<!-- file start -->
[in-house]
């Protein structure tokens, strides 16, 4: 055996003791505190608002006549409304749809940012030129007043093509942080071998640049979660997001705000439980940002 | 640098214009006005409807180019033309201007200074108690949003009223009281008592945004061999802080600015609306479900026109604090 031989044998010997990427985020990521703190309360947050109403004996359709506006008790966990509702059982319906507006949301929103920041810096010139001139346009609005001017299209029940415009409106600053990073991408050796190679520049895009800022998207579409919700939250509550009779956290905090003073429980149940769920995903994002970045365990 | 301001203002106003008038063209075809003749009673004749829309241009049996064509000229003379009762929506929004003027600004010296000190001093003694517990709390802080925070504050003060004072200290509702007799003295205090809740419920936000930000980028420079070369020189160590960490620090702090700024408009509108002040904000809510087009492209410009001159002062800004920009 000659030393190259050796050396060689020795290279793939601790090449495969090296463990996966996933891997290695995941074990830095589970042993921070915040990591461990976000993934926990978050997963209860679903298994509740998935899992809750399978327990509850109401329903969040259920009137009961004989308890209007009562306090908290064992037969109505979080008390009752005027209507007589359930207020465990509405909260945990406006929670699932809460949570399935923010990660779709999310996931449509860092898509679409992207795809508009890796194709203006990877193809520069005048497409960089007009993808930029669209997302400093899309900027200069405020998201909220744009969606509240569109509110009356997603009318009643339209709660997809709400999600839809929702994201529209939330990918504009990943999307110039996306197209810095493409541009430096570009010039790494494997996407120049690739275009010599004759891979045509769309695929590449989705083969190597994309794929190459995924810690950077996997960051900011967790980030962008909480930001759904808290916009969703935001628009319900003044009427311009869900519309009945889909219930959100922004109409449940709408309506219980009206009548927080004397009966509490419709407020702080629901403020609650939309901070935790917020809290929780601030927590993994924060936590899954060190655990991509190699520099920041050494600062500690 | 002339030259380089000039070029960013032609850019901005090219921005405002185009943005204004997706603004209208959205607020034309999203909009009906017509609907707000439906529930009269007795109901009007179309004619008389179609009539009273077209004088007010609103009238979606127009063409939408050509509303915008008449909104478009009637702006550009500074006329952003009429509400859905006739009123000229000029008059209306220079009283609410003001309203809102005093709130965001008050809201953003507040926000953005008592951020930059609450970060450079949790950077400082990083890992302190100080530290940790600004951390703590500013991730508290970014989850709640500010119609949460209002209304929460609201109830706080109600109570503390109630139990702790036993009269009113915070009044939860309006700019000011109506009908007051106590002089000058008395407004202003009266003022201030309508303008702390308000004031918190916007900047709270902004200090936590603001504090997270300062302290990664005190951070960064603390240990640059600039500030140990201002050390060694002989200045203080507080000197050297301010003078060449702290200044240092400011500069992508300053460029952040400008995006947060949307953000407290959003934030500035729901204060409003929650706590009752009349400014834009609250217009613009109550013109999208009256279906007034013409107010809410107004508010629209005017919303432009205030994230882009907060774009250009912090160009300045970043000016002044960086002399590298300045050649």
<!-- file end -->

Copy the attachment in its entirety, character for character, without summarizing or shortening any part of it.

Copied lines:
[in-house]
């Protein structure tokens, strides 16, 4: 055996003791505190608002006549409304749809940012030129007043093509942080071998640049979660997001705000439980940002 | 640098214009006005409807180019033309201007200074108690949003009223009281008592945004061999802080600015609306479900026109604090 031989044998010997990427985020990521703190309360947050109403004996359709506006008790966990509702059982319906507006949301929103920041810096010139001139346009609005001017299209029940415009409106600053990073991408050796190679520049895009800022998207579409919700939250509550009779956290905090003073429980149940769920995903994002970045365990 | 301001203002106003008038063209075809003749009673004749829309241009049996064509000229003379009762929506929004003027600004010296000190001093003694517990709390802080925070504050003060004072200290509702007799003295205090809740419920936000930000980028420079070369020189160590960490620090702090700024408009509108002040904000809510087009492209410009001159002062800004920009 000659030393190259050796050396060689020795290279793939601790090449495969090296463990996966996933891997290695995941074990830095589970042993921070915040990591461990976000993934926990978050997963209860679903298994509740998935899992809750399978327990509850109401329903969040259920009137009961004989308890209007009562306090908290064992037969109505979080008390009752005027209507007589359930207020465990509405909260945990406006929670699932809460949570399935923010990660779709999310996931449509860092898509679409992207795809508009890796194709203006990877193809520069005048497409960089007009993808930029669209997302400093899309900027200069405020998201909220744009969606509240569109509110009356997603009318009643339209709660997809709400999600839809929702994201529209939330990918504009990943999307110039996306197209810095493409541009430096570009010039790494494997996407120049690739275009010599004759891979045509769309695929590449989705083969190597994309794929190459995924810690950077996997960051900011967790980030962008909480930001759904808290916009969703935001628009319900003044009427311009869900519309009945889909219930959100922004109409449940709408309506219980009206009548927080004397009966509490419709407020702080629901403020609650939309901070935790917020809290929780601030927590993994924060936590899954060190655990991509190699520099920041050494600062500690 | 002339030259380089000039070029960013032609850019901005090219921005405002185009943005204004997706603004209208959205607020034309999203909009009906017509609907707000439906529930009269007795109901009007179309004619008389179609009539009273077209004088007010609103009238979606127009063409939408050509509303915008008449909104478009009637702006550009500074006329952003009429509400859905006739009123000229000029008059209306220079009283609410003001309203809102005093709130965001008050809201953003507040926000953005008592951020930059609450970060450079949790950077400082990083890992302190100080530290940790600004951390703590500013991730508290970014989850709640500010119609949460209002209304929460609201109830706080109600109570503390109630139990702790036993009269009113915070009044939860309006700019000011109506009908007051106590002089000058008395407004202003009266003022201030309508303008702390308000004031918190916007900047709270902004200090936590603001504090997270300062302290990664005190951070960064603390240990640059600039500030140990201002050390060694002989200045203080507080000197050297301010003078060449702290200044240092400011500069992508300053460029952040400008995006947060949307953000407290959003934030500035729901204060409003929650706590009752009349400014834009609250217009613009109550013109999208009256279906007034013409107010809410107004508010629209005017919303432009205030994230882009907060774009250009912090160009300045970043000016002044960086002399590298300045050649």